Researchers from the University of Cagliari in Italy have found a way to upcycle gold extracted from discarded sim cards as catalysts to produce medicines.
The scientists explain that re-using the gold from e-waste prevents it from being lost to landfill, and recycling the material reduces the need to mine for new gold.
Catalysts in producing medicine are often made of rare materials like gold, which are extracted using expensive, damaging, and energy-intensive mining.
E-waste such as discarded sim cards is usually sent to landfills because separating components requires a lot of energy and dangerous chemicals – undermining its economic viability.
Finding ways such as this recent discovery is crucial to re-use rare metals in a low-cost, low-energy, and non-toxic way.
“Shockingly, most of our electronic waste goes to landfill and this is the opposite of what we should be doing to curate our precious elemental resources,” said Professor James Wilton-Ely, lead researcher, Department of Chemistry.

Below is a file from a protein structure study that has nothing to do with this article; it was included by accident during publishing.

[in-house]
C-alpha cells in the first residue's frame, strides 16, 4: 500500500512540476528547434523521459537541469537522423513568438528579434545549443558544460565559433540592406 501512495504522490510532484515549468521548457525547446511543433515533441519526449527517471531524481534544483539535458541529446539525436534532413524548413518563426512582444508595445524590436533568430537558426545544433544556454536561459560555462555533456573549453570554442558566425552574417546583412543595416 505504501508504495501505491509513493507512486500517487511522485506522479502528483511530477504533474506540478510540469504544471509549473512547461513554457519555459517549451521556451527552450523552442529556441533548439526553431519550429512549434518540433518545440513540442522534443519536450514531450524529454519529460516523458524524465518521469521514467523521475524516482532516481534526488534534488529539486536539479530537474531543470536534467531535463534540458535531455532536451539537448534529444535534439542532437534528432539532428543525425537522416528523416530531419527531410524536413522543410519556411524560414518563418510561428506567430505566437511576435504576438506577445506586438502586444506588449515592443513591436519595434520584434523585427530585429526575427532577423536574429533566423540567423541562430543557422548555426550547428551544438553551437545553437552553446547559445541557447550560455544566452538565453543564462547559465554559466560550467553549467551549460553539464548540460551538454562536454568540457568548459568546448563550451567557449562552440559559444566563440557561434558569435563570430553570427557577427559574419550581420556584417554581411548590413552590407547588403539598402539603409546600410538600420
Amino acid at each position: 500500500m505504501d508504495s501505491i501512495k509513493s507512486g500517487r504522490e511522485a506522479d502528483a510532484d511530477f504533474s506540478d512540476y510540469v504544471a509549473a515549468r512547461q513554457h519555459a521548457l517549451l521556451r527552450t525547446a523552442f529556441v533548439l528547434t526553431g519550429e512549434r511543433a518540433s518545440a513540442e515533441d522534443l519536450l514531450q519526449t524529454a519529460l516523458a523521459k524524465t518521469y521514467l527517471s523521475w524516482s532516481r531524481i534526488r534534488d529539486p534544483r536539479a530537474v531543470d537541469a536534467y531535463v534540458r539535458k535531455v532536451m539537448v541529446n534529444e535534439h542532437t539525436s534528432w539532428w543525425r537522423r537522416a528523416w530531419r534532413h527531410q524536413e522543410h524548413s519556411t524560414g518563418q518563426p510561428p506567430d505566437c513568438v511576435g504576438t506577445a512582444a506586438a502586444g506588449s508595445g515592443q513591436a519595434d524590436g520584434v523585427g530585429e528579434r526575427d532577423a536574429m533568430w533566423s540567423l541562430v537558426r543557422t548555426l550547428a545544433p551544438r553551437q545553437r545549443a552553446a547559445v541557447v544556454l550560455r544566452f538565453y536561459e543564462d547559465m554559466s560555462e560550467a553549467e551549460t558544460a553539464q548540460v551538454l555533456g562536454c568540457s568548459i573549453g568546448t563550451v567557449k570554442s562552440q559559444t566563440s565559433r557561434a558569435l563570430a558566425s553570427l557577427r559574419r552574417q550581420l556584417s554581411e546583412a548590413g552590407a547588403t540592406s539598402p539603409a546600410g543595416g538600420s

“We are currently paying to get rid of electronic waste, but processes like ours can help reframe this ‘waste’ as a resource.”
The team tested the gold compound extracted from sim cards in a number of reactions commonly used in pharmaceutical manufacture – for example for making anti-inflammatory and pain-relief drugs – and found that gold performed as well, or better, than the currently used catalysts, and is also reusable, further proving its sustainability.
“Research like ours aims to contribute to the cost-effective and sustainable recovery of metals by building a bridge between the supply of precious metals from scrap and industrial demand, bypassing the use of virgin raw materials,” added Professor Serpe, co-researcher of the study.
The teams are working to extend this approach to the recovery and re-use of palladium from end-of-life automotive components. Palladium is widely used in catalysis and is even more expensive than gold.